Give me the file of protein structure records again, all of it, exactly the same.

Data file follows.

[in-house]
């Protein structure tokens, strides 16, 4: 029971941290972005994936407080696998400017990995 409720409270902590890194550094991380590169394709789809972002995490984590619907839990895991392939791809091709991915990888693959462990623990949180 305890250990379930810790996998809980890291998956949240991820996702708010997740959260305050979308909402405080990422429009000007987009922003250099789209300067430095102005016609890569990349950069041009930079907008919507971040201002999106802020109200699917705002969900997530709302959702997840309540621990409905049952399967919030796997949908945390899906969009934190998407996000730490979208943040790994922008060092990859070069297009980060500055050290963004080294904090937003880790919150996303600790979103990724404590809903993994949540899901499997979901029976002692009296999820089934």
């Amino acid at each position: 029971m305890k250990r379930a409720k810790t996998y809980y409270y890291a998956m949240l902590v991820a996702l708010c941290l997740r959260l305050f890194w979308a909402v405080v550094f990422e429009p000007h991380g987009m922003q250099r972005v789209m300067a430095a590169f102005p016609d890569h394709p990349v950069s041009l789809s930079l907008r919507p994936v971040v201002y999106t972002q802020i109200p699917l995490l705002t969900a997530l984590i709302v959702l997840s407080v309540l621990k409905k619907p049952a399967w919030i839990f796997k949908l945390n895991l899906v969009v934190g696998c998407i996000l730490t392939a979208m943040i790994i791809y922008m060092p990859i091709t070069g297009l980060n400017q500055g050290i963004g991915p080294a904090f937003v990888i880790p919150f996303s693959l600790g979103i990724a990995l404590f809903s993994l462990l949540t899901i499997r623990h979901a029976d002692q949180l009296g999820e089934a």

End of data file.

[in-house]
């Protein structure tokens, strides 16, 4: 029971941290972005994936407080696998400017990995 409720409270902590890194550094991380590169394709789809972002995490984590619907839990895991392939791809091709991915990888693959462990623990949180 305890250990379930810790996998809980890291998956949240991820996702708010997740959260305050979308909402405080990422429009000007987009922003250099789209300067430095102005016609890569990349950069041009930079907008919507971040201002999106802020109200699917705002969900997530709302959702997840309540621990409905049952399967919030796997949908945390899906969009934190998407996000730490979208943040790994922008060092990859070069297009980060500055050290963004080294904090937003880790919150996303600790979103990724404590809903993994949540899901499997979901029976002692009296999820089934």
């Amino acid at each position: 029971m305890k250990r379930a409720k810790t996998y809980y409270y890291a998956m949240l902590v991820a996702l708010c941290l997740r959260l305050f890194w979308a909402v405080v550094f990422e429009p000007h991380g987009m922003q250099r972005v789209m300067a430095a590169f102005p016609d890569h394709p990349v950069s041009l789809s930079l907008r919507p994936v971040v201002y999106t972002q802020i109200p699917l995490l705002t969900a997530l984590i709302v959702l997840s407080v309540l621990k409905k619907p049952a399967w919030i839990f796997k949908l945390n895991l899906v969009v934190g696998c998407i996000l730490t392939a979208m943040i790994i791809y922008m060092p990859i091709t070069g297009l980060n400017q500055g050290i963004g991915p080294a904090f937003v990888i880790p919150f996303s693959l600790g979103i990724a990995l404590f809903s993994l462990l949540t899901i499997r623990h979901a029976d002692q949180l009296g999820e089934a």